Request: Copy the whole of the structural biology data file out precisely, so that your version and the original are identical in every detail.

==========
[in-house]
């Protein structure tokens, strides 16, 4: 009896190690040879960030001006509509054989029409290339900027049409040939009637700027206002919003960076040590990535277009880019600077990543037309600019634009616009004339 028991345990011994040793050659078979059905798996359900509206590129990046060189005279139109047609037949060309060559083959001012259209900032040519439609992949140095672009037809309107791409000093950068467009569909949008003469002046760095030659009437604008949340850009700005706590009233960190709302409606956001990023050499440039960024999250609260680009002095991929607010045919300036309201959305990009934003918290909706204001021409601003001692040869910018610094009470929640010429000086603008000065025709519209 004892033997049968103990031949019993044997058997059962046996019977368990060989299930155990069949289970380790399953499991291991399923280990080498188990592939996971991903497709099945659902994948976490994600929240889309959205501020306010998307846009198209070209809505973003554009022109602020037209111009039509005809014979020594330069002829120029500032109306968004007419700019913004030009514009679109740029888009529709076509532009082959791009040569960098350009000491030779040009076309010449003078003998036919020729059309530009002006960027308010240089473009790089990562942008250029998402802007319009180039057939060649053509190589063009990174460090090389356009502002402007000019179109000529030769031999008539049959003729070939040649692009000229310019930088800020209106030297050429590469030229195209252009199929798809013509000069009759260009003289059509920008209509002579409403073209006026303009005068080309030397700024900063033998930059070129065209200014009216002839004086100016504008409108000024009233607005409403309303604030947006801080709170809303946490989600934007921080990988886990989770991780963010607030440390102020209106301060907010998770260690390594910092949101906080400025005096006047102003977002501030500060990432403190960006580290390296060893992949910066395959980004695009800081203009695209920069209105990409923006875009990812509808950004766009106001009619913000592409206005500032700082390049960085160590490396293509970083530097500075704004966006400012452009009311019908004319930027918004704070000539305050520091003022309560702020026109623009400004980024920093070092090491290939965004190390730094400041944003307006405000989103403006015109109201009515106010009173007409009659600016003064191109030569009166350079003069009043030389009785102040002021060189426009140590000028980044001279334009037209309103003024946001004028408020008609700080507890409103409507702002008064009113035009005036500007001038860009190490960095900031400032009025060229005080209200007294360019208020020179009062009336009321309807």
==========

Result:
[in-house]
């Protein structure tokens, strides 16, 4: 009896190690040879960030001006509509054989029409290339900027049409040939009637700027206002919003960076040590990535277009880019600077990543037309600019634009616009004339 028991345990011994040793050659078979059905798996359900509206590129990046060189005279139109047609037949060309060559083959001012259209900032040519439609992949140095672009037809309107791409000093950068467009569909949008003469002046760095030659009437604008949340850009700005706590009233960190709302409606956001990023050499440039960024999250609260680009002095991929607010045919300036309201959305990009934003918290909706204001021409601003001692040869910018610094009470929640010429000086603008000065025709519209 004892033997049968103990031949019993044997058997059962046996019977368990060989299930155990069949289970380790399953499991291991399923280990080498188990592939996971991903497709099945659902994948976490994600929240889309959205501020306010998307846009198209070209809505973003554009022109602020037209111009039509005809014979020594330069002829120029500032109306968004007419700019913004030009514009679109740029888009529709076509532009082959791009040569960098350009000491030779040009076309010449003078003998036919020729059309530009002006960027308010240089473009790089990562942008250029998402802007319009180039057939060649053509190589063009990174460090090389356009502002402007000019179109000529030769031999008539049959003729070939040649692009000229310019930088800020209106030297050429590469030229195209252009199929798809013509000069009759260009003289059509920008209509002579409403073209006026303009005068080309030397700024900063033998930059070129065209200014009216002839004086100016504008409108000024009233607005409403309303604030947006801080709170809303946490989600934007921080990988886990989770991780963010607030440390102020209106301060907010998770260690390594910092949101906080400025005096006047102003977002501030500060990432403190960006580290390296060893992949910066395959980004695009800081203009695209920069209105990409923006875009990812509808950004766009106001009619913000592409206005500032700082390049960085160590490396293509970083530097500075704004966006400012452009009311019908004319930027918004704070000539305050520091003022309560702020026109623009400004980024920093070092090491290939965004190390730094400041944003307006405000989103403006015109109201009515106010009173007409009659600016003064191109030569009166350079003069009043030389009785102040002021060189426009140590000028980044001279334009037209309103003024946001004028408020008609700080507890409103409507702002008064009113035009005036500007001038860009190490960095900031400032009025060229005080209200007294360019208020020179009062009336009321309807």